When I first arrived in Bangkok, I stayed in Bang Lamphu, in the north west of Bangkok near the Democracy Monument. The MRT and BTS mass transit lines don’t go out there and – when demonstrations got underway at the Democracy Monument – it became a total killer to travel all the way to Sukhumvit Road, where I work.
The United Front for Democracy against Dictatorship (UDD), known as the ‘Red Shirts’, are now blocking the streets at Ratchaprasong and Silom, an upmarket shopping and business district. For Bangkokians it has become even harder to travel around the city.
Over the last few weeks, the city has also been shaken by a series of bomb blasts. Only a few people have been killed but many have been injured. CNN broadcast a ‘breaking news’ showing the tragedy. The British Embassy has warned against all but essential travel to Bangkok. Everyone from back home is worried and checks up on me every day.
I had a chance to visit Ratchaprasong as I was running an errand for work – otherwise I probably would never have dared go near there. But this visit exposed me to some new sights and left me with rather different opinions.
The Red Shirts’ camp is totally different from how I had imagined. Unlike what is shown on TV, the demonstrators didn’t look at all ferocious. Instead of armed agitators I found family groups.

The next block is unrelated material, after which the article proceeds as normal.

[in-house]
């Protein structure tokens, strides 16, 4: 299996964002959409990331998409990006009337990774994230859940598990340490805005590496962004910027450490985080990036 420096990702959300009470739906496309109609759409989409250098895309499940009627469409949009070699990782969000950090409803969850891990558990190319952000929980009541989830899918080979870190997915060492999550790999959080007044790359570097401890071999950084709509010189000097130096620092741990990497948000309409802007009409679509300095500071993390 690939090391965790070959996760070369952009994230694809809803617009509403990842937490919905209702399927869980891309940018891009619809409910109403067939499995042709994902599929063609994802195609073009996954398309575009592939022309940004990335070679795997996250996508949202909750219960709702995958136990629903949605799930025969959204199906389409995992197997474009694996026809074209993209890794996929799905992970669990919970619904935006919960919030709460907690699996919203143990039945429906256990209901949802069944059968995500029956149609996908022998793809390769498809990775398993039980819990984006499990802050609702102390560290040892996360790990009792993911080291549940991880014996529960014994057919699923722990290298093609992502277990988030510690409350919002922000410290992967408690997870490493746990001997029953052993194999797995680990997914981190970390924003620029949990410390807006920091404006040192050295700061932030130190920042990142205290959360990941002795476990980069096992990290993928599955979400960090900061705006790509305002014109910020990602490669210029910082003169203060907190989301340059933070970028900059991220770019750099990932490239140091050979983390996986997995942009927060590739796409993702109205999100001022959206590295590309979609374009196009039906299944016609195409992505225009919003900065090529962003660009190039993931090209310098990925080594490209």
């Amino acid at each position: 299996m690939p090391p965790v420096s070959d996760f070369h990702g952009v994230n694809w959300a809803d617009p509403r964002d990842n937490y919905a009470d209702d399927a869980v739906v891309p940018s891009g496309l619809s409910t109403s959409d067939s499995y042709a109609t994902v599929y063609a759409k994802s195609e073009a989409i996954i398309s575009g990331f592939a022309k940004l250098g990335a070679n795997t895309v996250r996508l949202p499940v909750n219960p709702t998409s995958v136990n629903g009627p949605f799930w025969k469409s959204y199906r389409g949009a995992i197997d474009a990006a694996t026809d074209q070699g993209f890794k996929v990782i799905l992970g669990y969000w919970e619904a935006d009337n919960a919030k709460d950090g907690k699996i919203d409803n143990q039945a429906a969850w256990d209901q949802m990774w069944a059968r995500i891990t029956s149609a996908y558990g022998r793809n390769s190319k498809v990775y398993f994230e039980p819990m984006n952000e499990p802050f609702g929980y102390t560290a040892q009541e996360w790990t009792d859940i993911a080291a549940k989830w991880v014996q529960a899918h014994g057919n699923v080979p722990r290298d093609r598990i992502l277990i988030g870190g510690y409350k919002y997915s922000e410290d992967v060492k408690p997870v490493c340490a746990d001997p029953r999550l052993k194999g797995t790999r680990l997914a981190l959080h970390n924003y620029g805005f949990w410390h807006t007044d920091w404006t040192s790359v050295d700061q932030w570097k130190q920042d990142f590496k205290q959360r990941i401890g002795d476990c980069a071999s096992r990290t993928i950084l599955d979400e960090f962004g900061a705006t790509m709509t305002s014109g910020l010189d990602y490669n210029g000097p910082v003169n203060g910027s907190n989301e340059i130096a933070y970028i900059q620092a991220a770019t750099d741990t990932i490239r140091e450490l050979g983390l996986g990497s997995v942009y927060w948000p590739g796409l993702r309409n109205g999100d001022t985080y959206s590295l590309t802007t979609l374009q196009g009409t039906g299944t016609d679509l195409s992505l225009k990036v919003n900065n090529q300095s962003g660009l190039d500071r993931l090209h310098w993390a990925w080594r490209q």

There are tents, temporary bathrooms and cooking areas, making the Ratchaprasong intersection almost like a little ‘home’. Lots of souvenir vendors were there too, hawking red t-shirts and flip-flops bearing the face of the prime minister, Abhisit Vejjajiva. Nobody stopped me from taking a look around. In fact, several Red Shirts even posed for photos.
I walked around for a while and found some people gathered around to watch a film about the political confrontation between the Red Shirts and the pro-government Yellow Shirts. They tried to explain to me what they thought about it, but sadly I couldn’t understand much.
The Red Shirts were not violent. They seemed no different from the people I meet every day on the street. Miscommunication is the devil, driving both sides to hell. Red or yellow, or whatever colour, shirt they wear, Thais are still united under one king, one country.
I found this video clip very inspiring. Let’s hope in the near future, everything works out better for Thailand’s future.